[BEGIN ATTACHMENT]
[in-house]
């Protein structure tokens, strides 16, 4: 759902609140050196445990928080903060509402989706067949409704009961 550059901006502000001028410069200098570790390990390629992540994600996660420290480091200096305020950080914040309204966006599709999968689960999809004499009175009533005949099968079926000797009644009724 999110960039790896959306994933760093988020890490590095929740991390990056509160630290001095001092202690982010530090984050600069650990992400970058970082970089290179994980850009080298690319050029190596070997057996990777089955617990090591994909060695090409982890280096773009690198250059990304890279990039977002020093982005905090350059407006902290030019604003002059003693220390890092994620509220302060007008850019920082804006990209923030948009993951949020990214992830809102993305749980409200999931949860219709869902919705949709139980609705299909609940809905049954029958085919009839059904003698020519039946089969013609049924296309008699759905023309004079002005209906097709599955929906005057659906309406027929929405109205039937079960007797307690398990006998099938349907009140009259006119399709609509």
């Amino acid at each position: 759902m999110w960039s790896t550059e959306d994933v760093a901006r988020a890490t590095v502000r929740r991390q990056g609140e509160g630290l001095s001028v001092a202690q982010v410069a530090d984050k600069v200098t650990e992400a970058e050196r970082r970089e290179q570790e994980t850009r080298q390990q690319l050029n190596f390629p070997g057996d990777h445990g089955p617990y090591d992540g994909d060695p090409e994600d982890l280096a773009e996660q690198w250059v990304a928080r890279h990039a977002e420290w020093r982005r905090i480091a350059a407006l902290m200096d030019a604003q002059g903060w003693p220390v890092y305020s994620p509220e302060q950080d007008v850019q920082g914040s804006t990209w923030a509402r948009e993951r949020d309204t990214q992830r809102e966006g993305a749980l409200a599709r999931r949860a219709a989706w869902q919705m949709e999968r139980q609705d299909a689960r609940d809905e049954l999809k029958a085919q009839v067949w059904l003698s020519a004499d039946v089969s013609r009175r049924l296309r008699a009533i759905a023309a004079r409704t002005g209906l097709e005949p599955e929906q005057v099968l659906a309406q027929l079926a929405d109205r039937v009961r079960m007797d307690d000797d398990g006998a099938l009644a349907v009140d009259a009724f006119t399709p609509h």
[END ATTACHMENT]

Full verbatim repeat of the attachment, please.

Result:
[in-house]
């Protein structure tokens, strides 16, 4: 759902609140050196445990928080903060509402989706067949409704009961 550059901006502000001028410069200098570790390990390629992540994600996660420290480091200096305020950080914040309204966006599709999968689960999809004499009175009533005949099968079926000797009644009724 999110960039790896959306994933760093988020890490590095929740991390990056509160630290001095001092202690982010530090984050600069650990992400970058970082970089290179994980850009080298690319050029190596070997057996990777089955617990090591994909060695090409982890280096773009690198250059990304890279990039977002020093982005905090350059407006902290030019604003002059003693220390890092994620509220302060007008850019920082804006990209923030948009993951949020990214992830809102993305749980409200999931949860219709869902919705949709139980609705299909609940809905049954029958085919009839059904003698020519039946089969013609049924296309008699759905023309004079002005209906097709599955929906005057659906309406027929929405109205039937079960007797307690398990006998099938349907009140009259006119399709609509």
């Amino acid at each position: 759902m999110w960039s790896t550059e959306d994933v760093a901006r988020a890490t590095v502000r929740r991390q990056g609140e509160g630290l001095s001028v001092a202690q982010v410069a530090d984050k600069v200098t650990e992400a970058e050196r970082r970089e290179q570790e994980t850009r080298q390990q690319l050029n190596f390629p070997g057996d990777h445990g089955p617990y090591d992540g994909d060695p090409e994600d982890l280096a773009e996660q690198w250059v990304a928080r890279h990039a977002e420290w020093r982005r905090i480091a350059a407006l902290m200096d030019a604003q002059g903060w003693p220390v890092y305020s994620p509220e302060q950080d007008v850019q920082g914040s804006t990209w923030a509402r948009e993951r949020d309204t990214q992830r809102e966006g993305a749980l409200a599709r999931r949860a219709a989706w869902q919705m949709e999968r139980q609705d299909a689960r609940d809905e049954l999809k029958a085919q009839v067949w059904l003698s020519a004499d039946v089969s013609r009175r049924l296309r008699a009533i759905a023309a004079r409704t002005g209906l097709e005949p599955e929906q005057v099968l659906a309406q027929l079926a929405d109205r039937v009961r079960m007797d307690d000797d398990g006998a099938l009644a349907v009140d009259a009724f006119t399709p609509h």